Katherine wrote: > >I also found that many students didn't feel like I was doing my >job in requiring them to exhibit some independence in their >learning. They really wanted me to "tell it at them" all the >time and felt very insecure in making and testing their own >conjectures. -snipped-
I am a fourth grade teacher, and you may be surprised to find out that even fourth graders (if they come to me from a very traditional classroom) want to sit back and have me pour it in. It's more comfortable, you don't have to be accountable, because after all if you do not learn it is not your fault it is the teachers, and "THINKING" is hard work! Many students even by the time they are in fourth grade have come to the conclusion that they should not be expected to think.
This is probably the most insidious part of continuing to lecture at students - the implication that they are not responsible for thinking. If any of your are familiar with Costa's work on thinking, he also discusses this issue.
>I'm hoping to see some very concrete ideas about using group >work. Also, for those of you who have used it extensively, >what do you do about the one or two students who refuse to >participate and how do you handle the students who are problems >to their group members?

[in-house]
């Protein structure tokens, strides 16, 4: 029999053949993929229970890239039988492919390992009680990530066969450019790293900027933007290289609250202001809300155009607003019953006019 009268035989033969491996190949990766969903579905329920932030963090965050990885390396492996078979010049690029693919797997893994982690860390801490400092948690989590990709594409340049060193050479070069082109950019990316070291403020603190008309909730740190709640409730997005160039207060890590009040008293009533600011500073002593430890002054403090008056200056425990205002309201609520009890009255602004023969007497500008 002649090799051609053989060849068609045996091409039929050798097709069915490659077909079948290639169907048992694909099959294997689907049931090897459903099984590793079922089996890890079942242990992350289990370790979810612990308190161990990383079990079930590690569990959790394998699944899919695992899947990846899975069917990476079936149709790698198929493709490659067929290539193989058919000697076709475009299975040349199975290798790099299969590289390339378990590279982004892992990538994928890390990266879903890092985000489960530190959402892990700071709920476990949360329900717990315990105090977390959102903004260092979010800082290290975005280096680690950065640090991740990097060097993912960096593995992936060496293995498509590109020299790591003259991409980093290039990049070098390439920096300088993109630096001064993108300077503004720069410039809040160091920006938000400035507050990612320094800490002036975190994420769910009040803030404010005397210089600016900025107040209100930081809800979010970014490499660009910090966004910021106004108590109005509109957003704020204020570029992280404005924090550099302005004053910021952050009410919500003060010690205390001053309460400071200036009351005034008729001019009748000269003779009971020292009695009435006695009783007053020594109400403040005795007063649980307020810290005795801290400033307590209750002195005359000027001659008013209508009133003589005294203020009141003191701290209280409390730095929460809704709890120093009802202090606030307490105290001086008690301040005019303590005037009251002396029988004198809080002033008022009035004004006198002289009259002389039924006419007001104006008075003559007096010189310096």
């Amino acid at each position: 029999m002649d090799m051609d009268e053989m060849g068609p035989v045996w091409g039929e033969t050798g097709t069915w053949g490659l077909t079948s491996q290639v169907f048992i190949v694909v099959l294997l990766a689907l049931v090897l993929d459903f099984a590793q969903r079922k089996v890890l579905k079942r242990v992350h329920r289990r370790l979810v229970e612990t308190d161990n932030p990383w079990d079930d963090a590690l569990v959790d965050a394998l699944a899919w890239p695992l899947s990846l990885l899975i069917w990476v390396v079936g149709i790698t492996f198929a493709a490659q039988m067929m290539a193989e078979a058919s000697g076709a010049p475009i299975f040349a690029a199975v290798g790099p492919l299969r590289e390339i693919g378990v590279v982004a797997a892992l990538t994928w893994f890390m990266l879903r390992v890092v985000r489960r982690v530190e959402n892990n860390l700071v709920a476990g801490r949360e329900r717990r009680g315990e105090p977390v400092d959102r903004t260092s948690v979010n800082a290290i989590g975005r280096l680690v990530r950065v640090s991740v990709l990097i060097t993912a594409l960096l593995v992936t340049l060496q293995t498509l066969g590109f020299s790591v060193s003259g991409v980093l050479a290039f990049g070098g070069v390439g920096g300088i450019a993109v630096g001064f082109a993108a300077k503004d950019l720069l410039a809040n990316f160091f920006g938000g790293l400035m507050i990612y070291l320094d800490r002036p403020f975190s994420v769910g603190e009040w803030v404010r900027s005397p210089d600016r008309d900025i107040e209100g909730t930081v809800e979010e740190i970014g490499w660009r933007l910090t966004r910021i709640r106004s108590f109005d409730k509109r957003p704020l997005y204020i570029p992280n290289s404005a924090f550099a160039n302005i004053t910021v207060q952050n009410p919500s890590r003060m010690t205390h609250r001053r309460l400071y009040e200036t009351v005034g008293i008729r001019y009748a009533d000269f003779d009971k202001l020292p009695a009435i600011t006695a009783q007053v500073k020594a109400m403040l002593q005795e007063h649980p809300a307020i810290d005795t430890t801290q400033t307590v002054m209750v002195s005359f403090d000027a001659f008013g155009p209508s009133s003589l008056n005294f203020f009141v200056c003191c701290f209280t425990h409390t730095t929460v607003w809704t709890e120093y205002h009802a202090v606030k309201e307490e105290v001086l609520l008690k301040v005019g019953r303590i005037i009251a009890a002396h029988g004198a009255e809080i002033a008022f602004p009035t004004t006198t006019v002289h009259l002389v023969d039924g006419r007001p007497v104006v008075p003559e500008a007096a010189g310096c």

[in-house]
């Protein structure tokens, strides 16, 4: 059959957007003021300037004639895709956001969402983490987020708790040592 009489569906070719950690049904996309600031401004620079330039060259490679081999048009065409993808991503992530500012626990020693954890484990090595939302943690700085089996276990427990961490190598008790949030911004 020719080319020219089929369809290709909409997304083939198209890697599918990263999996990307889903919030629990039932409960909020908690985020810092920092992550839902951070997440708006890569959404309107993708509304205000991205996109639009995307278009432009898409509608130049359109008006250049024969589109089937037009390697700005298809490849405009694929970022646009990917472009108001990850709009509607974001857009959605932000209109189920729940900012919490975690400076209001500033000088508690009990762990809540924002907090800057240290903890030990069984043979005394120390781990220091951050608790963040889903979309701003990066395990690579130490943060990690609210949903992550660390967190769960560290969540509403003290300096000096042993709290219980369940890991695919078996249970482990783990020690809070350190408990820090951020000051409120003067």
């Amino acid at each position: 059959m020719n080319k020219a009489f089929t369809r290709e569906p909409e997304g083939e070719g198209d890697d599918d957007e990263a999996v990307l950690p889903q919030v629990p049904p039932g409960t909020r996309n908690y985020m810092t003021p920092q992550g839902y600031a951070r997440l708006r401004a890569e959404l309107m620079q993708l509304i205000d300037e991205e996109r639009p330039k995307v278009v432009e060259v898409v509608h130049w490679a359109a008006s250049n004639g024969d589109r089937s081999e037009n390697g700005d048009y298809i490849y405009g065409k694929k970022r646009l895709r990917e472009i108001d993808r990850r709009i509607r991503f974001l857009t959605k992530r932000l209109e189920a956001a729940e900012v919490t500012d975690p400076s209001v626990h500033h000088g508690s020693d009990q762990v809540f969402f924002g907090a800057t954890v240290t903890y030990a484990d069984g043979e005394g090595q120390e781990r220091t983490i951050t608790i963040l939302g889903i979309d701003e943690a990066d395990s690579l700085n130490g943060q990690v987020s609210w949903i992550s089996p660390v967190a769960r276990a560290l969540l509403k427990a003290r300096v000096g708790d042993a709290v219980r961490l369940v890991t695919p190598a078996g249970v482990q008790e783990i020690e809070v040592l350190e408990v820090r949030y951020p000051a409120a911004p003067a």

Part of working successfully with other team members, is learning to work with team members who will not cooperate. I consider it the task of the group to "normalize" (a montessorri term) the team members. Team members who are difficult to handle are a reality, not only on learning teams, but in all group settings. Part of the power of working in groups is learning to control these situations.
My favorite story about such a situation occurred when I taught kindergarten. The students task was to collect data regarding a container of Skittles.(candy) When their presentation to the rest of the class was complete they could share the skittles. One group had a particularly difficult student in their group. (I intentionally put him in with the group that had one of the most mature students)
Out of sheer determination on the part of one student, the group completed their task and made their presentation. At the conclusion of the presentation the groups split up the Skittles. The one student turned to the boy who was causing all the problems and said, "If you think your getting any of these your dreaming !" "Next time we work, if you work with us you can share in the goodies."
Sounded a bit tough, and I wasn't sure how many phone calls there would be to the principal, superintendent, etc. by the boys parents, but I decided that the group decision must stand.
Guess what -- there was never another problem with that student during learning team work. :-)